What I Do and Don't know.
I'll preface this article by stressing that I have no formal or professional mental health or psychological training or experience. And I do not claim to know more than any professional or to espouse that my research, knowledge and understanding hold up against qualified research and data.
There is a lot that I don't know. A lot.
But I think that I also know a lot. And here is what I do know.
Mental health, or more collectively, emotional health, is complex. Whilst many who suffer would be able to list a set of 'symptoms' or struggles, the experience for each of them is so individual and nuanced.
And I know, from experience, that this can make it extremely difficult to support someone. I know it is easy to say the wrong thing. I know it is hard to know what someone wants to hear on any given day; because it changes from one to the next. I also know that ignoring the situation, pretending it doesn't exist and saying nothing is more painful and damaging.
I had some ideas, after a few years of navigating through this as the main support of my husband Jared, of what was and wasn't helpful. But I wanted to check this against more people. I didn't want my reference range to be one person; even if I had been collecting this evidence daily over years. I needed to check - was I hitting the mark, or missing it?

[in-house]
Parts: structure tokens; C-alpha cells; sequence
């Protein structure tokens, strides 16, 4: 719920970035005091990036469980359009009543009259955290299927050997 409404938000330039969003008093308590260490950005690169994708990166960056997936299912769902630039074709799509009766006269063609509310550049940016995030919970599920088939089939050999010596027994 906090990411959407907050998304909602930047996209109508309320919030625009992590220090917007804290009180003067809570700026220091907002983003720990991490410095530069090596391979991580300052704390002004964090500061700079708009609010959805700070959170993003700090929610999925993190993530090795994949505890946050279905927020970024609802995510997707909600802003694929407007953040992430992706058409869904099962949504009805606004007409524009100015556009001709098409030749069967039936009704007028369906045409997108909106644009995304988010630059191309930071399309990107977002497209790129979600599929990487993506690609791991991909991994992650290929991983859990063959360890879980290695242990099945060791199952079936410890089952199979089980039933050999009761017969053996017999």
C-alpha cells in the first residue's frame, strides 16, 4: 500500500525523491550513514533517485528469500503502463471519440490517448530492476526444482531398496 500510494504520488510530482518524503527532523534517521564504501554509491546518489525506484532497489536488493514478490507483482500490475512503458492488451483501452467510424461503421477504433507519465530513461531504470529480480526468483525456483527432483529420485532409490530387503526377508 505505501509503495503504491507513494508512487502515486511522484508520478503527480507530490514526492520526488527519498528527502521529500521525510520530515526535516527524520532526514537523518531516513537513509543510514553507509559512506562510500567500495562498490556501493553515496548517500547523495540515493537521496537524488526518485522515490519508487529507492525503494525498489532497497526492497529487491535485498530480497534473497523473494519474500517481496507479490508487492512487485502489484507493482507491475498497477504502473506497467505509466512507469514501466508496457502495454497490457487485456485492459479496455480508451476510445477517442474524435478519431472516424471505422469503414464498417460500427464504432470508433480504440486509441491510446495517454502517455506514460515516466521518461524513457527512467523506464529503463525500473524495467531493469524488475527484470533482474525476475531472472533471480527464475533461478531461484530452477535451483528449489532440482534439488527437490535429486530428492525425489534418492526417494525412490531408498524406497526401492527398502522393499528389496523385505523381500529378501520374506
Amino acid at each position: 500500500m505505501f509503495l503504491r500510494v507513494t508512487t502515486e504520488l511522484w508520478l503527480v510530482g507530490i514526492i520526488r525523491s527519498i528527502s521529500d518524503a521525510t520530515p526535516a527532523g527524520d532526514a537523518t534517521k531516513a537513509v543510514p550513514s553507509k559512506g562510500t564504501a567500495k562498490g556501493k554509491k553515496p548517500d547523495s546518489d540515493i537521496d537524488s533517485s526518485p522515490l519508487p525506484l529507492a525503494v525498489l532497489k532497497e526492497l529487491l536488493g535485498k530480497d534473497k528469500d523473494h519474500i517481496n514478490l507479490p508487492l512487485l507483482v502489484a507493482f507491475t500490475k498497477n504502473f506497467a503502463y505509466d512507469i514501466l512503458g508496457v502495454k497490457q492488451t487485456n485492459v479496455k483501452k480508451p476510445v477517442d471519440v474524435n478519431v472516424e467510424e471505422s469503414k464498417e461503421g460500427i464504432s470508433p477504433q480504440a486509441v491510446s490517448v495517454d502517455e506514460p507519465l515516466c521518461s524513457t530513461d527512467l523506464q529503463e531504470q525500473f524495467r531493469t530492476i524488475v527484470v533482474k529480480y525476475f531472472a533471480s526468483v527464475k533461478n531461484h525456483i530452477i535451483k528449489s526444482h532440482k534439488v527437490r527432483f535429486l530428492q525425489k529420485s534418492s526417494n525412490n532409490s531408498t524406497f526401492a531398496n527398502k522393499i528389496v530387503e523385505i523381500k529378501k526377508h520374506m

I put together a short survey and shared it on a social media platform of mine. The invitation was for any one diagnosed with a mental illness, any one who suspected they may have an undiagnosed mental illness and any one who often felt inexplicably sad or anxious. More than 250 people from the ages of 10 to over 55 from all around the world responded. Mental health diagnoses included depression and anxiety, mood disorders such as bipolar, eating disorders, obsessive compulsive disorders, post traumatic stress and post natal depression, insomnia and various phobias. Roughly 20% of responders indicated that they had no formal diagnosis but felt that they suffered from generalised mood changes and sadness. The questions were multiple choice and scaled responses, but they also had the opportunity to answer questions with text.
This is what I discovered.
I plan to go into this in far more detail in future posts; so keep an eye out. There is a wealth of information in these responses and I am indebted to the voices of those who laid bare their vulnerabilities.